Do weird-looking active-sitting chairs actually work?

We test-drove three different models to find out.

Chairs that engage the natural curve of the spine and allow for upper body movement encourage “active sitting,” which can offset some of the negative health effects of sedentary work. We tried three versions to see if we could leave passive sitting behind.

Buoy by Steelcase Turnstone chair

Photo, Erik Putz.

Buoy by Steelcase Turnstone

$433, 289-789-0220.
“The topsy-turvy Buoy has a rounded base that tips in all directions, engaging your core. It adjusts easily for height, and although I eventually felt some mild discomfort in my back, I could work on it for most of the day.” – Dominique Lamberton, Associate Editor

Gaiam yoga balance ball chair

Photo, Erik Putz.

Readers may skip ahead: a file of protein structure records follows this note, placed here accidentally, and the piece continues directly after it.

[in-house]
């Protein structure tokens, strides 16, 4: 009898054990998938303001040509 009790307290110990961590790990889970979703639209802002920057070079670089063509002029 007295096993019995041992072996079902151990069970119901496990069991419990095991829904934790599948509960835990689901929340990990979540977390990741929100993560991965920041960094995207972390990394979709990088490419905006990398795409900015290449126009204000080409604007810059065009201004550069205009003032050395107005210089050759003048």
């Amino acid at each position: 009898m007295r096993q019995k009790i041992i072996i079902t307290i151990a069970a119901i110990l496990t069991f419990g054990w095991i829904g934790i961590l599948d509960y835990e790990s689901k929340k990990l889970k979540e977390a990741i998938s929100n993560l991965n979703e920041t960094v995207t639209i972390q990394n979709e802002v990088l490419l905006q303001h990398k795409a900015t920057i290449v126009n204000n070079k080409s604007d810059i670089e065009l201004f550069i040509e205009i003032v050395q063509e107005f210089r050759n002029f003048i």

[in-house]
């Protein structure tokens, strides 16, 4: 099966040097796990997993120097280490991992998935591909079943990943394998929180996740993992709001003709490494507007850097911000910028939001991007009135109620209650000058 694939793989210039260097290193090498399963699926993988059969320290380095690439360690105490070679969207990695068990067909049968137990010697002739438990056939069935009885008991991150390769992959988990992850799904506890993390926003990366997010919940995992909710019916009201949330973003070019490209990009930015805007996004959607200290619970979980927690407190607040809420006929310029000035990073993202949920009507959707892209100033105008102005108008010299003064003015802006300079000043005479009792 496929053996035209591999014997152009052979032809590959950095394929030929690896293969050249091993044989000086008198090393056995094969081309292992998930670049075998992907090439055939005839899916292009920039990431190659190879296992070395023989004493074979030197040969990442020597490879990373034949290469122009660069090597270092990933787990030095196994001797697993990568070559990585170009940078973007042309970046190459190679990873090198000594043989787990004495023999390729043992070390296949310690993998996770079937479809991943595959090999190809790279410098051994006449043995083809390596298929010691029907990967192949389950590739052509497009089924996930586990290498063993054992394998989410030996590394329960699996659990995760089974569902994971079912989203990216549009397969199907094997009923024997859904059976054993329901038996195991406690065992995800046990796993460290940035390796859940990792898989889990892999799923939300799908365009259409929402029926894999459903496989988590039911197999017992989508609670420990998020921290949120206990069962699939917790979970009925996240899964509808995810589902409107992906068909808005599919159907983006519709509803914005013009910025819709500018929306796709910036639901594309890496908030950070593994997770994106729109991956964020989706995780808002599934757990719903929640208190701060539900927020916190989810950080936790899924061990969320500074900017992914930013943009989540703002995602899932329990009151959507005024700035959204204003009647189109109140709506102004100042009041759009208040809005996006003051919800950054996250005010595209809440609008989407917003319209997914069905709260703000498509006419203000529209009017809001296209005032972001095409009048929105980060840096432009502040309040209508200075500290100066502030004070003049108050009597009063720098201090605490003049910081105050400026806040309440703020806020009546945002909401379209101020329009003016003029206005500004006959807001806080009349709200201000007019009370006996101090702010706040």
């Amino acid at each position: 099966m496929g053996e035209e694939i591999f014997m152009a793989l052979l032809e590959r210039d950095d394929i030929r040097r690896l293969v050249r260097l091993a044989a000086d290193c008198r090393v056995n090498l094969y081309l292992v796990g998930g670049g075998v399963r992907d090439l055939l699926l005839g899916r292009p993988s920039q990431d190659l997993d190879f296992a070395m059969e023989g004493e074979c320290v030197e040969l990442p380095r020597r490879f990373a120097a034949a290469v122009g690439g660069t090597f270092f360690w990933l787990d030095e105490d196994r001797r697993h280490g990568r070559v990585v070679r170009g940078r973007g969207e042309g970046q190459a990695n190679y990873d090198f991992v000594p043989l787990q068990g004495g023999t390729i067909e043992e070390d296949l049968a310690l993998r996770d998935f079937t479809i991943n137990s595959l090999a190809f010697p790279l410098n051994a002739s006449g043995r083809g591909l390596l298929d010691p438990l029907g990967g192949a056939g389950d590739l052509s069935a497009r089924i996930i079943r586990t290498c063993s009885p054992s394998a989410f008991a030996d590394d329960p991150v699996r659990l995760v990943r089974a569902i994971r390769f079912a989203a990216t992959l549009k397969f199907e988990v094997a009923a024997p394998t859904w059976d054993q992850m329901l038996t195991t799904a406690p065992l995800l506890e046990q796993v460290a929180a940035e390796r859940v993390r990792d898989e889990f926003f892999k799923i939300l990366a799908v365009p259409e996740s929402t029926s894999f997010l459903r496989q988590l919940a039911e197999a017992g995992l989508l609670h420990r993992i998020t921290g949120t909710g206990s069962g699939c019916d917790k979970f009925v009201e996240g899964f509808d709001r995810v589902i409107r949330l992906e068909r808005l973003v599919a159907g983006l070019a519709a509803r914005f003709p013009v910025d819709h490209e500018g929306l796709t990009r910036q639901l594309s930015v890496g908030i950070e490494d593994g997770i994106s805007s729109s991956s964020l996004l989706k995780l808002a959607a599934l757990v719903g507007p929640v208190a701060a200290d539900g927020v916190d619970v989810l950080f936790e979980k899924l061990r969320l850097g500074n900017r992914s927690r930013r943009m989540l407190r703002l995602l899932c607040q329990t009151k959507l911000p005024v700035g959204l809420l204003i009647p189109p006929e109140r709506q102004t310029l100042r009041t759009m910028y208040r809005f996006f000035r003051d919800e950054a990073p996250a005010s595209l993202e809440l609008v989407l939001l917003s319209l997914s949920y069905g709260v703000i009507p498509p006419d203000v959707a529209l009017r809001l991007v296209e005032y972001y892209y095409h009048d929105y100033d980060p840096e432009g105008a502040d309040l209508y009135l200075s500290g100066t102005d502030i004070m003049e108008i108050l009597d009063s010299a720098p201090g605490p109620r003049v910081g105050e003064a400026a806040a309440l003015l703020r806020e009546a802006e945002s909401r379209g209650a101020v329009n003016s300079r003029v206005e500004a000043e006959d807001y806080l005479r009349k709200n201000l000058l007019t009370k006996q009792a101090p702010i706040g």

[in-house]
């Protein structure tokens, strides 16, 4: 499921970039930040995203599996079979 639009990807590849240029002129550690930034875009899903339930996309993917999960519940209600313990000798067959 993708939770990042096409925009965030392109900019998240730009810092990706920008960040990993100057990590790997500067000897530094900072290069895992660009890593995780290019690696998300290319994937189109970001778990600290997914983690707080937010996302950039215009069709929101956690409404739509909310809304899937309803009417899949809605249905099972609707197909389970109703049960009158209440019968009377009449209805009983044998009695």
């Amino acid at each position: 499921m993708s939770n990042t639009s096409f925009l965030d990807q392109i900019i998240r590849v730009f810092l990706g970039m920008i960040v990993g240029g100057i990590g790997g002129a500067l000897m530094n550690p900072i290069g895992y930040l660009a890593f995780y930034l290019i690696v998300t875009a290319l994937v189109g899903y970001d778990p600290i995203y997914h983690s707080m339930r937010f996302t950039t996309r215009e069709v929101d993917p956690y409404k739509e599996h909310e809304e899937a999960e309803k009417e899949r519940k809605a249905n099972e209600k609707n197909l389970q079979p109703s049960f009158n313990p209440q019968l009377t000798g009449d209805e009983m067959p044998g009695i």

Gaiam Balanceball chair

$100, Staples.
“Shifting my weight around on the Gaiam Balanceball chair warded off stiffness, but the plastic gets sticky and the base isn’t adjustable for height. It left me sitting lower than usual at my desk, resulting in a mild soreness in my shoulders and a slight blow to my pride.”— Diana Duong, Assistant Editor

Global kneeling chair

Photo, Erik Putz.

Global Kneeling chair

$130, Staples.
“This kneeling chair is designed to redistribute your body weight from your tailbone to your buttocks, knees and shins. I definitely felt less tension in my upper back at the end of the day. It was also easy to assemble, and it adjusts for height.”— Alexandra Kimball, Contributor

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